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Horchover v. Field (10/16/98), 964 P 2d 1278


     Notice:  This opinion is subject to correction before publication in
the Pacific Reporter.  Readers are requested to bring errors to the attention of the
Clerk of the Appellate Courts, 303 K Street, Anchorage, Alaska 99501, phone (907)
264-0608, fax (907) 264-0878.


             THE SUPREME COURT OF THE STATE OF ALASKA

ROBERT L. HORCHOVER,          )
                              )    Supreme Court No. S-7989
               Appellant,     )
                              )    Superior Court No.
          v.                  )    1JU-91-1037 CI
                              )
SYLVIA F. FIELD, f/k/a        )    
SYLVIA F. HORCHOVER,          )    O P I N I O N
                              )
               Appellee.      )    [No. 5040 - October 16, 1998]
                              )


          Appeal from the Superior Court of the State of
Alaska, First Judicial District, Juneau,
                   Walter L. Carpeneti, Judge.

          Appearances:  Loren Domke, Loren Domke, P.C.,
Juneau, for Appellant.  R. Scott Taylor, Rice, Volland & Taylor,
P.C., Anchorage, for Appellee.

          Before: Matthews, Chief Justice, Compton,
Eastaugh, Fabe, and Bryner, Justices.

          COMPTON, Justice.


I.   INTRODUCTION
          Robert Horchover refused to abide by certain provisions
of a Property Settlement Agreement that the superior court had
incorporated into the decree that divorced him and Sylvia
Horchover, now known as Sylvia Field.  Sylvia moved the superior
court:  (1) to order Robert to show cause why he should not be held
in contempt of court; (2) to order him to provide an accounting and
to transfer certain funds to her; and (3) to reduce his arrearages
to judgment.  The superior court reduced Robert's arrearages to
judgment, required him to provide a full accounting of two
investments and of his dentistry practice's pension plan, and
required him to turn over to Sylvia some artwork.  After having
paid the judgment, Robert requested and received clarification from
the superior court regarding the accounting and artwork
requirements.  Robert only appeals the order requiring him to
provide Sylvia with an accounting.
          We conclude that the superior court's order requiring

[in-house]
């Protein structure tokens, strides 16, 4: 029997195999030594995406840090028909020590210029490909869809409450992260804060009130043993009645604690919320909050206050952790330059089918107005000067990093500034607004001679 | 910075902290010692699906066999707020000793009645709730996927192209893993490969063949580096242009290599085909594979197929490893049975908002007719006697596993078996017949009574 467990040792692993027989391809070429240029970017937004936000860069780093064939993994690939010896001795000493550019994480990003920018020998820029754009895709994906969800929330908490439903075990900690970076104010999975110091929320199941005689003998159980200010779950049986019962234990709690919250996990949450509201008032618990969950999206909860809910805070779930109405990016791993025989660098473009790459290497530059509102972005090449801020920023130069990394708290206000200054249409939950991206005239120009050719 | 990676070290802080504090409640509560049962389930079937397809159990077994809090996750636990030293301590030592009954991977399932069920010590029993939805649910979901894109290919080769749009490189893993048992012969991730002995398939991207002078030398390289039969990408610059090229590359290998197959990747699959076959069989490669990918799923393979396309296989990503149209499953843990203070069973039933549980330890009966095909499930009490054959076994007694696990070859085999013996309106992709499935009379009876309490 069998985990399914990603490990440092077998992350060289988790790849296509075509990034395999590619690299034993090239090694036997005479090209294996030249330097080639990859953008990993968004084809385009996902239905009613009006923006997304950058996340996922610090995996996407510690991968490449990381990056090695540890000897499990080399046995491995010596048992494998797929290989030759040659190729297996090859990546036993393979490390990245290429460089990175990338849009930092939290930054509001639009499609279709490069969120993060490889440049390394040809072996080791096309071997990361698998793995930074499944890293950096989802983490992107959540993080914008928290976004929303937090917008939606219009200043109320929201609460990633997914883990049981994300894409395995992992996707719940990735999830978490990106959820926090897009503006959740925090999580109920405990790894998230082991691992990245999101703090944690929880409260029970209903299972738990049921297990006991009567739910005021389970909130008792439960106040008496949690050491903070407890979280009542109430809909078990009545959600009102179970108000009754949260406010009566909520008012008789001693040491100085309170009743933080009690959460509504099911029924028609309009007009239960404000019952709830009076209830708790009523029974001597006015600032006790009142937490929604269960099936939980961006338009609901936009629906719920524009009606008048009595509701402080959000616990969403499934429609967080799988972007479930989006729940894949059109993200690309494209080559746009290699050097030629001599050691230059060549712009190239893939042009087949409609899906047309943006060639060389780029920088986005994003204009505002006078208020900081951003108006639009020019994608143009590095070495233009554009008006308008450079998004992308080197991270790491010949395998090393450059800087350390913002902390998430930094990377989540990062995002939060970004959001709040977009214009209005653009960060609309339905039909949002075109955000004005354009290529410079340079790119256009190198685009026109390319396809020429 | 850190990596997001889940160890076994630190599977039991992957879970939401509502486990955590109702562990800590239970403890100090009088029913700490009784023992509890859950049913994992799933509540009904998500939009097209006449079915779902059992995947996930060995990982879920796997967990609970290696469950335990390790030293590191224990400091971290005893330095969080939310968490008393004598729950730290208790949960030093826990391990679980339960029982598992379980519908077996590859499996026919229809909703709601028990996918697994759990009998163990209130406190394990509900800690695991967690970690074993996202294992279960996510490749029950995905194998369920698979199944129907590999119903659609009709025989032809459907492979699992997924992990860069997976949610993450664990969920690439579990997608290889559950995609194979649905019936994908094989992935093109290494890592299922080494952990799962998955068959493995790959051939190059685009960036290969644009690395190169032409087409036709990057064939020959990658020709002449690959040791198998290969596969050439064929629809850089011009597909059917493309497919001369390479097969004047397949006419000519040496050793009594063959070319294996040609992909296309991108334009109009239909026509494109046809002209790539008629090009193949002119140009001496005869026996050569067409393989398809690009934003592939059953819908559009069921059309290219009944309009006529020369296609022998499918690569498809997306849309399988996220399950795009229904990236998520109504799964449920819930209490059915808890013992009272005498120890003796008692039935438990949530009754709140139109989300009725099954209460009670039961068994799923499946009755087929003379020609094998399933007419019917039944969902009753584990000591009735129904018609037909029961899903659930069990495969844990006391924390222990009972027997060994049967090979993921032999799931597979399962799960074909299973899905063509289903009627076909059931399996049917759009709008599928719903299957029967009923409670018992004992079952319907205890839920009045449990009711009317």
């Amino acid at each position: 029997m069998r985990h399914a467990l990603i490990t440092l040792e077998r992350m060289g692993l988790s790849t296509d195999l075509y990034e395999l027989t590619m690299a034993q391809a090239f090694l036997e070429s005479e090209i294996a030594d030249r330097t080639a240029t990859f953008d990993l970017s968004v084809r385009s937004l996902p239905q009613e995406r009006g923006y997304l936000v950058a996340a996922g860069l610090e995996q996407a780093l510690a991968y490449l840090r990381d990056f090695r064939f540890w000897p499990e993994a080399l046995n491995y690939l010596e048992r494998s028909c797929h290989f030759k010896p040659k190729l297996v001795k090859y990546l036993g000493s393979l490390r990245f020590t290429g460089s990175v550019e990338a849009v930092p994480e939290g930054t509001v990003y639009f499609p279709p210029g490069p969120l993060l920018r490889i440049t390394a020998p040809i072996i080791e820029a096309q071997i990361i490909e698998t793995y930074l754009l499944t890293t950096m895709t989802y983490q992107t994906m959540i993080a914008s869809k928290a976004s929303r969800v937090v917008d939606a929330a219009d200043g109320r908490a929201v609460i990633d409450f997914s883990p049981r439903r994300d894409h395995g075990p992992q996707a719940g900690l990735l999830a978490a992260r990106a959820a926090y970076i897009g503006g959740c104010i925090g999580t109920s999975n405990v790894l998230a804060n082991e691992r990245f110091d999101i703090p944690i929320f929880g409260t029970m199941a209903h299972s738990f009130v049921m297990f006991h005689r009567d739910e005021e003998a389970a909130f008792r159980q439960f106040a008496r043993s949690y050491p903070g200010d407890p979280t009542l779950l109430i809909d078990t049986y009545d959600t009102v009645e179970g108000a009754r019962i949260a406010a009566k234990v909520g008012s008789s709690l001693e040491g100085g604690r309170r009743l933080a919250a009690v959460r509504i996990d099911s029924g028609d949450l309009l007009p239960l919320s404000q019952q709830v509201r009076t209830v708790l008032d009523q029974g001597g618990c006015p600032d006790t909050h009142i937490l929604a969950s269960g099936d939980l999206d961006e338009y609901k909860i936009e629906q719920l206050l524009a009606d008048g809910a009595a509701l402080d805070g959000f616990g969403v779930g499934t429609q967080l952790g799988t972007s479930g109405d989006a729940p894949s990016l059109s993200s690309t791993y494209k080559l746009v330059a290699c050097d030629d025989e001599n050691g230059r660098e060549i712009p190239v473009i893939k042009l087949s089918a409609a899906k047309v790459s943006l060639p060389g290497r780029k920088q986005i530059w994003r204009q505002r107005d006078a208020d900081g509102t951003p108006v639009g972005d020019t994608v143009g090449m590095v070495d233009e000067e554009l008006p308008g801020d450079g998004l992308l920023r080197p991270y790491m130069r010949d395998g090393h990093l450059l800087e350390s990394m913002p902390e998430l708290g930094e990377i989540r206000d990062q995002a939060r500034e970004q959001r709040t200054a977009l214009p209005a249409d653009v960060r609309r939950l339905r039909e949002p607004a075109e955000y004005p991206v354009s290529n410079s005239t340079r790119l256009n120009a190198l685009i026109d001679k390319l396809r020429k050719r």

Robert to provide an accounting was a valid order enforcing the
divorce decree, not an invalid order adding terms to the parties'
Property Settlement Agreement incorporated into that decree. 
Furthermore, we conclude that the order was not an abuse of the
court's discretion. 
II.  FACTS AND PROCEEDINGS
          In November 1992 Robert L. Horchover and Sylvia F.
Horchover-Field were divorced after thirty-three years of marriage. 
The Decree of Divorce provided that 
          the assets and liabilities of the parties
shall be divided in accordance with the Property Settlement
Agreement and Qualified Domestic Relations Order ["Property
Settlement Agreement"] executed by the parties and previously filed
with this court and that the terms and conditions of the Property
Settlement Agreement shall be fully incorporated into this decree
of divorce.

The superior court concluded that the "Property Settlement
Agreement [was] a fair and equitable distribution of the parties'
property, assets and debts."  
          The Property Settlement Agreement provides that Sylvia
shall receive (among other things):
          5.   Sixty-five percent (65%) of the net value
of the combined profit sharing plans of the two parties.  This
value shall be calculated by deducting the outstanding loan
obligations from the gross amount of the two combined plans.

               . . . . 

          10.  Fifty percent (50%) of all income
attributable to the parties from [their investment in] the
Waterfront Hotel project.

          11.  The sum of Two Thousand Dollars
($2,000.00) per month payable by husband to wife from January 1,
1995, with the last payment due November 1, 1996.  This payment is
a distribution of marital property. 

          12.  Fifty percent (50%) of all income
attributable to husband's share of [a] licensing agreement with
Schwarb Foundry, presently held by 3S Pacific Corporation.
          Robert did not begin making the $2,000 payments to Sylvia
on January 1, 1995, as required by paragraph 11 of the Property
Settlement Agreement.  In June Robert's attorney sent a letter to
Sylvia's attorney alleging that Sylvia had diverted money from
Robert's dentistry business in 1988 and 1989. [Fn. 1]  The letter
stated, in part:
               Dr. Horchover recognizes his
responsibilities under the Settlement Agreement, but feels strongly
that it was implicit in the settlement process that both parties
deal honestly with each other and make full disclosure of relevant
asset information.  If Sylvia has withheld material information on
the source of funds in [her personal] account, or has gone further
and affirmatively misrepresented the source of these funds, I think
she will be in a very poor position to enforce any rights under the
Settlement Agreement.  Please ask your client to cooperate.  Dr.
Horchover would like to resolve this issue in the next couple of
months.  Thank you. 

          In August 1996 Sylvia moved for "an order to show cause
why [Robert] should not be held in contempt of court; for an order
requiring an accounting; and for transfer, of certain funds; and
for reduction of arrearages to judgment."  She requested an
accounting of the dentistry practice's pension profit sharing plan,
the Juneau Waterfront Hotel project (Waterfront Project), the
Schwarb Foundry Project, and two other investments no longer at
issue.  In her memorandum in support of her motion, Sylvia stated
that "it appears that there are additional stocks and accounts
receivable which have not been identified or transferred.  [I]
seek[] an accounting of all assets and transactions within the
pension plan and profit sharing plans from the date of divorce to
the present and an immediate transfer of all sums and assets due